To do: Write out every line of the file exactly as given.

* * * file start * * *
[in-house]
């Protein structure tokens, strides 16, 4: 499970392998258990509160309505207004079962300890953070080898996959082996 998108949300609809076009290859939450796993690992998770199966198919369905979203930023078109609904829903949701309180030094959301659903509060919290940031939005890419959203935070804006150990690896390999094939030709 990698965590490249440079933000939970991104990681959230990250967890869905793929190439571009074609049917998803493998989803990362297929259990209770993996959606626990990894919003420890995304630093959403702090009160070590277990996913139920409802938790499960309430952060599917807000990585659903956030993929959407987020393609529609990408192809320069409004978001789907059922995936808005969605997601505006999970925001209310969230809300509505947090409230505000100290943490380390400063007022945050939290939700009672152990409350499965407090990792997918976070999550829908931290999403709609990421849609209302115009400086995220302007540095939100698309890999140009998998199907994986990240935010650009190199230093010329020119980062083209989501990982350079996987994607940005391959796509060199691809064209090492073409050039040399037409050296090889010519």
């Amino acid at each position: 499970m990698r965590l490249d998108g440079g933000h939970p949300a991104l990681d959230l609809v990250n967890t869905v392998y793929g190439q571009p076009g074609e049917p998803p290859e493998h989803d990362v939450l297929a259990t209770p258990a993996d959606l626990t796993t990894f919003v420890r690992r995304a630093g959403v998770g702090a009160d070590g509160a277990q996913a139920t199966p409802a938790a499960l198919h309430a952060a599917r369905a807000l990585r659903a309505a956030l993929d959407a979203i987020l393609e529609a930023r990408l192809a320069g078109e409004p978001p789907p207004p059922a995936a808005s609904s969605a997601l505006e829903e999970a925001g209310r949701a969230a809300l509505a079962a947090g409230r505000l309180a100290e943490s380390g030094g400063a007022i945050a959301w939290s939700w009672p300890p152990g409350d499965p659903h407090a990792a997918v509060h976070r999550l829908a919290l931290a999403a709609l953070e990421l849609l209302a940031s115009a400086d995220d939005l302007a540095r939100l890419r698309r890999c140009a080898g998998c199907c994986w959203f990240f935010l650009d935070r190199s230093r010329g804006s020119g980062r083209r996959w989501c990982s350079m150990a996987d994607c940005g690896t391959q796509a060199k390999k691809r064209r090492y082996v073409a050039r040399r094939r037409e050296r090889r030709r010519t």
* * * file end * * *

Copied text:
[in-house]
């Protein structure tokens, strides 16, 4: 499970392998258990509160309505207004079962300890953070080898996959082996 998108949300609809076009290859939450796993690992998770199966198919369905979203930023078109609904829903949701309180030094959301659903509060919290940031939005890419959203935070804006150990690896390999094939030709 990698965590490249440079933000939970991104990681959230990250967890869905793929190439571009074609049917998803493998989803990362297929259990209770993996959606626990990894919003420890995304630093959403702090009160070590277990996913139920409802938790499960309430952060599917807000990585659903956030993929959407987020393609529609990408192809320069409004978001789907059922995936808005969605997601505006999970925001209310969230809300509505947090409230505000100290943490380390400063007022945050939290939700009672152990409350499965407090990792997918976070999550829908931290999403709609990421849609209302115009400086995220302007540095939100698309890999140009998998199907994986990240935010650009190199230093010329020119980062083209989501990982350079996987994607940005391959796509060199691809064209090492073409050039040399037409050296090889010519």
């Amino acid at each position: 499970m990698r965590l490249d998108g440079g933000h939970p949300a991104l990681d959230l609809v990250n967890t869905v392998y793929g190439q571009p076009g074609e049917p998803p290859e493998h989803d990362v939450l297929a259990t209770p258990a993996d959606l626990t796993t990894f919003v420890r690992r995304a630093g959403v998770g702090a009160d070590g509160a277990q996913a139920t199966p409802a938790a499960l198919h309430a952060a599917r369905a807000l990585r659903a309505a956030l993929d959407a979203i987020l393609e529609a930023r990408l192809a320069g078109e409004p978001p789907p207004p059922a995936a808005s609904s969605a997601l505006e829903e999970a925001g209310r949701a969230a809300l509505a079962a947090g409230r505000l309180a100290e943490s380390g030094g400063a007022i945050a959301w939290s939700w009672p300890p152990g409350d499965p659903h407090a990792a997918v509060h976070r999550l829908a919290l931290a999403a709609l953070e990421l849609l209302a940031s115009a400086d995220d939005l302007a540095r939100l890419r698309r890999c140009a080898g998998c199907c994986w959203f990240f935010l650009d935070r190199s230093r010329g804006s020119g980062r083209r996959w989501c990982s350079m150990a996987d994607c940005g690896t391959q796509a060199k390999k691809r064209r090492y082996v073409a050039r040399r094939r037409e050296r090889r030709r010519t």